My proverb is “you get what you give.” I heard this saying for the first time when I was 18 years old in my history class in high school. We were learning about the history of the Americas, and it was right after the college application process was done and a little bit before the decisions came in. So everybody from my class was a little nervous and we pretty much stopped talking about what we were learning in class. Our professor, who had studied at Columbia University, gave us that piece of advice. He pretty much said that it doesn’t matter where you go for college in this case what matters the most is what you put in, cause that’s all you are going to take out of the experience. And I think I’ve taken this advice to heart, because it’s essentially true. Every time I start a different project, you know, I have a decision to make. I turn on the mindset that I’ll get what I give and I’m only taking out what I put in. A good piece of work won’t come without my input.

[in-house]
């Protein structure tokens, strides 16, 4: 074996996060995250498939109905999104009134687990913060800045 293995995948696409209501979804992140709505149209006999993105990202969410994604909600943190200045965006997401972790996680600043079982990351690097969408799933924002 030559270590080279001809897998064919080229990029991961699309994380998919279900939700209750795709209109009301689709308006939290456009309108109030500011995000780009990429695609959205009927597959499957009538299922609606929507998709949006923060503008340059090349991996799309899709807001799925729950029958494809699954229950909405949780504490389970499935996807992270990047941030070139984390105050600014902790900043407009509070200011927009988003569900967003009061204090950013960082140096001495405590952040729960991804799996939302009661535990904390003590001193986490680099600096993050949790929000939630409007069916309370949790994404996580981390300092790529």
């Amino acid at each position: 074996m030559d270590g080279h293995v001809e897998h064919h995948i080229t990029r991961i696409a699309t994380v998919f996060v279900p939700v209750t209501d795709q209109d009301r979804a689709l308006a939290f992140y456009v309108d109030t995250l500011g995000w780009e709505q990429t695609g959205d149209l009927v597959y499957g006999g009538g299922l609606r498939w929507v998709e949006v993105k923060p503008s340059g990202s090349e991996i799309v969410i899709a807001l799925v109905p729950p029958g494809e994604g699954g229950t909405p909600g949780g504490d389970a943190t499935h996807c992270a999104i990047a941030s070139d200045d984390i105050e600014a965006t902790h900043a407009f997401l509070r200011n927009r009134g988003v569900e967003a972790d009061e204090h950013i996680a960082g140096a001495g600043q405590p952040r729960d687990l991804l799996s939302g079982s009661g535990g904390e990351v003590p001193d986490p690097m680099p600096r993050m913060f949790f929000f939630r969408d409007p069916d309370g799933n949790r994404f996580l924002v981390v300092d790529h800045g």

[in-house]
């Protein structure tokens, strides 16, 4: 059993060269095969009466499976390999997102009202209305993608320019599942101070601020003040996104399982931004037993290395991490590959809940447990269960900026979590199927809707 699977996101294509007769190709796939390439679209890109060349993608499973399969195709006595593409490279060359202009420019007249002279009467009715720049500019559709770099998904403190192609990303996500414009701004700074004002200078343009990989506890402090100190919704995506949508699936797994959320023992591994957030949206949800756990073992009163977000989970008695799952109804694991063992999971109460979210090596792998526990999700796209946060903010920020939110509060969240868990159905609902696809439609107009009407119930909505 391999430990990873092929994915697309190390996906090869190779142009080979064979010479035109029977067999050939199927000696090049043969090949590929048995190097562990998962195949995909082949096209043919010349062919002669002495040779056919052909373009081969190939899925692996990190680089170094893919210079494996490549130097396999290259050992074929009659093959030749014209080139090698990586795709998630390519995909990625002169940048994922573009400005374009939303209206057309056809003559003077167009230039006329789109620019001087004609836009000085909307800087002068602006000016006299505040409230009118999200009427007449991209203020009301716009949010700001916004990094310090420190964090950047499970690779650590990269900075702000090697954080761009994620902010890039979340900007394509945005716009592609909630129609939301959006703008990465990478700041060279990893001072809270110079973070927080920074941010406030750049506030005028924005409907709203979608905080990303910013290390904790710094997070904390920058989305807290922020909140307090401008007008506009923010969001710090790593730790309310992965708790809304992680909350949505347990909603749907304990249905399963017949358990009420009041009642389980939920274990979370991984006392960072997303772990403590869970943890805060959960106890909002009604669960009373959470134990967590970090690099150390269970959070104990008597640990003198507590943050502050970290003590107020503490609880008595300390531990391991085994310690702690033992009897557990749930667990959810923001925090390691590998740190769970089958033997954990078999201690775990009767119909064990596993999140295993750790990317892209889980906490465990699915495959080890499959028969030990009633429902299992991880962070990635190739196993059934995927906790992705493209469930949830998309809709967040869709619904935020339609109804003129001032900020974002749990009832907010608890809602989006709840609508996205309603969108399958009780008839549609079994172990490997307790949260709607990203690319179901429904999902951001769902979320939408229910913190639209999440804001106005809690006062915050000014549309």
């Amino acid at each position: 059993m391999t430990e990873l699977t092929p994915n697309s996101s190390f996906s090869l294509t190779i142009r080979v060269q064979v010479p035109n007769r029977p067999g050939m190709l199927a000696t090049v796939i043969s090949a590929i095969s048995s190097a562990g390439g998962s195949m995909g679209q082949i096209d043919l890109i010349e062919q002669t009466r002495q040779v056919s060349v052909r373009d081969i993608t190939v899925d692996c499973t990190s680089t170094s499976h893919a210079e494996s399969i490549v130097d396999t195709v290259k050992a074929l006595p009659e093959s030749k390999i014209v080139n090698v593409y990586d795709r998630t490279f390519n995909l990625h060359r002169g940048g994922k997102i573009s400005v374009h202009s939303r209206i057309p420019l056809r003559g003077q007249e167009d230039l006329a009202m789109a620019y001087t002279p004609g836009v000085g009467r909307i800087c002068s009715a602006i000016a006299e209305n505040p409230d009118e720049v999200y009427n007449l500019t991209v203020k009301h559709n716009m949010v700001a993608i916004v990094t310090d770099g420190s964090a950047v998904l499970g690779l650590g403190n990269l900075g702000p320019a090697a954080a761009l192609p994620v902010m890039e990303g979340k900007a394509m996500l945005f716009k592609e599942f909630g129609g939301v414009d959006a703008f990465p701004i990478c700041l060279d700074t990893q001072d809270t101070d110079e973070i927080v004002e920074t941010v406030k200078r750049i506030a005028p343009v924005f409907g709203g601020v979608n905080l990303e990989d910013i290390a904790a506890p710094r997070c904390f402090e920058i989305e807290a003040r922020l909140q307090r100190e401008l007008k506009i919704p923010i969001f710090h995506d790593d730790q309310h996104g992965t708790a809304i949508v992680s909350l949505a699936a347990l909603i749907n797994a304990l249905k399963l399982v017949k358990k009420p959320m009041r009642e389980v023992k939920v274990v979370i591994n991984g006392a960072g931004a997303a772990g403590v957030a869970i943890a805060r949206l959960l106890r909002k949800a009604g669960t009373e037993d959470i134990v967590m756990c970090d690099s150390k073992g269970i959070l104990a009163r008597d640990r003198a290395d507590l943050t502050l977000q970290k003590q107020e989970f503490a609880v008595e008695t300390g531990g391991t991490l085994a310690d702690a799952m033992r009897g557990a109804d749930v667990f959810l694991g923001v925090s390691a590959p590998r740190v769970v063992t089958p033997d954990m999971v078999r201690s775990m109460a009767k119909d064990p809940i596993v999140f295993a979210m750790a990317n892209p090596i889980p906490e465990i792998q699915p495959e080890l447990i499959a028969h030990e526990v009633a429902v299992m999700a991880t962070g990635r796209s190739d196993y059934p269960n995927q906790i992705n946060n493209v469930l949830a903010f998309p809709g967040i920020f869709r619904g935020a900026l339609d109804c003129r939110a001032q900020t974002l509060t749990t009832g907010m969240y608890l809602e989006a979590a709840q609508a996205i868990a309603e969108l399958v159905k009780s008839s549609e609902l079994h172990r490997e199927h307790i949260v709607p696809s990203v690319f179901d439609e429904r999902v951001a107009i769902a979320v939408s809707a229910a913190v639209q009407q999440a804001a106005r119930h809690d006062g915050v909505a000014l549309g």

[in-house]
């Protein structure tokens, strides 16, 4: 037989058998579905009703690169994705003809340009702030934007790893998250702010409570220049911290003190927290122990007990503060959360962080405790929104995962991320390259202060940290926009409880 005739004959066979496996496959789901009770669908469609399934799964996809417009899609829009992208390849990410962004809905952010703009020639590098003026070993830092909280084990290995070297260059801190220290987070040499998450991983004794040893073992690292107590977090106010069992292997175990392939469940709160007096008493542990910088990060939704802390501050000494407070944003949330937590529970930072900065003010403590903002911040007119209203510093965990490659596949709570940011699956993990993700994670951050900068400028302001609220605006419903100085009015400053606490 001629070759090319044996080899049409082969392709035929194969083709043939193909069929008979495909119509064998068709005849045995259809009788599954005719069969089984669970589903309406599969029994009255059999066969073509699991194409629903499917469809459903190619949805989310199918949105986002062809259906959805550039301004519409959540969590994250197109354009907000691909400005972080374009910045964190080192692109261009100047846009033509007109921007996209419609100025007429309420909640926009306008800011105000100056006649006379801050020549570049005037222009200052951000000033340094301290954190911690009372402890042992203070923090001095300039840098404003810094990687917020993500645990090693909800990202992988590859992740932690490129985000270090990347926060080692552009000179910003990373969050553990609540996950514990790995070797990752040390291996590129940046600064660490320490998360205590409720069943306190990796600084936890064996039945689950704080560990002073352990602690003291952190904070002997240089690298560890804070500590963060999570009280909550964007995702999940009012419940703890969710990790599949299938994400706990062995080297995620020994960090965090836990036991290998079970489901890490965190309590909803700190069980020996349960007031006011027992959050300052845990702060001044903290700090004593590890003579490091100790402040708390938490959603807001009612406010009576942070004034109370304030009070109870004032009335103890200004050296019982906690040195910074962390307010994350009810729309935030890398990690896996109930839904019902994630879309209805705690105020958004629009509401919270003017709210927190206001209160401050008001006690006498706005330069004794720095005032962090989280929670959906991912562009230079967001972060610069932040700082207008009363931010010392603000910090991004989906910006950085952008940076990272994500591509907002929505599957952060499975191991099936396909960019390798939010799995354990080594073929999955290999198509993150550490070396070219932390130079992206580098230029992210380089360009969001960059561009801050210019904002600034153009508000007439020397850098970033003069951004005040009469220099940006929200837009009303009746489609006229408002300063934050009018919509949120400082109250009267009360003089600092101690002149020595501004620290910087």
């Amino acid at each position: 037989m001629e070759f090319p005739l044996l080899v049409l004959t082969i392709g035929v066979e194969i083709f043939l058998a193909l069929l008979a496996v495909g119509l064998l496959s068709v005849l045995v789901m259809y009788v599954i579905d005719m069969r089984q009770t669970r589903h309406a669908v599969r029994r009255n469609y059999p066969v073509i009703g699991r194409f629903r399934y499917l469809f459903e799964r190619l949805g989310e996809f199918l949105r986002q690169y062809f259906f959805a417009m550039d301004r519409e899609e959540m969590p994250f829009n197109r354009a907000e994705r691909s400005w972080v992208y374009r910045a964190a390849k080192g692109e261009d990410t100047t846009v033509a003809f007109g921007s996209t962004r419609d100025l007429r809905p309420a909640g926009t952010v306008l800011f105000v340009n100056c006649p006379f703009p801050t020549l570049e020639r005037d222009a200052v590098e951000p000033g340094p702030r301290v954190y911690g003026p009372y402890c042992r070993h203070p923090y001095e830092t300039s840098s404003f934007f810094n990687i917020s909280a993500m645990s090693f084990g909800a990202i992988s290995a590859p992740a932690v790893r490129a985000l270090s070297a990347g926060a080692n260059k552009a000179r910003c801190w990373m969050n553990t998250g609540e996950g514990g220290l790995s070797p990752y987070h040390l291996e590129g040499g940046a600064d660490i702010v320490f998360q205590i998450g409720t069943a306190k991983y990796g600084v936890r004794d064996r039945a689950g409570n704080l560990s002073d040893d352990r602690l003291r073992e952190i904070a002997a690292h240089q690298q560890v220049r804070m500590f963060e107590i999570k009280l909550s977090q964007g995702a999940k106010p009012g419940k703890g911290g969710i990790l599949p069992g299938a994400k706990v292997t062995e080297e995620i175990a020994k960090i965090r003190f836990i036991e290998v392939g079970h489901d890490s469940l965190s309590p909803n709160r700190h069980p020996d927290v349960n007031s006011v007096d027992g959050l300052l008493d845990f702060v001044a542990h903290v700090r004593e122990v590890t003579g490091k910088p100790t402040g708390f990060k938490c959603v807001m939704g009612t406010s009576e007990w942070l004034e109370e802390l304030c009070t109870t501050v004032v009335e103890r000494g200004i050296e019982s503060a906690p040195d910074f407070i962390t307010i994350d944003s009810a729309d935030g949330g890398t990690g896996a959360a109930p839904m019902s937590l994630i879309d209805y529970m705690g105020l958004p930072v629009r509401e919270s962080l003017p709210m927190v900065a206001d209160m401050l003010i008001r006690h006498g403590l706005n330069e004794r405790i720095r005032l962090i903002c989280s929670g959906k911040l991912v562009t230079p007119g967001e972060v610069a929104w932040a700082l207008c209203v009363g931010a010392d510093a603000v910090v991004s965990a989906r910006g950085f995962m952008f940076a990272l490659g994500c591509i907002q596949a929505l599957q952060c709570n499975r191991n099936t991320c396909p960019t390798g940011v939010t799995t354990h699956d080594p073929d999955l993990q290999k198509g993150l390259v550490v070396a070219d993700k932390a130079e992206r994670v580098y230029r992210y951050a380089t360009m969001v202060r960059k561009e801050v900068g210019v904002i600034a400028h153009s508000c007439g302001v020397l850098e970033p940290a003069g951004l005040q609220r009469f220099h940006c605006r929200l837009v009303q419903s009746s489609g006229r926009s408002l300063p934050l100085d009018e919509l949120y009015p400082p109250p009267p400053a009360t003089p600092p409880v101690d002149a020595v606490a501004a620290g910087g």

In my opinion, this proverb proposes the idea that it doesn’t matter where you stand, you output will be based on your performance. Although coming from a person who studied in an Ivy League school might be easy to say, it suggests that he put in the work for his achievements. Luck is always involved, but it’s only a small portion of the consequence. There is progressive association with the determination and its benefits, it doesn’t simply occur. I also try to apply this to my life in every aspect that I partake. I know the person who said this quote and he is in fact a hard worker. An excellent teacher and a great person and coming from him is meaningful to his students.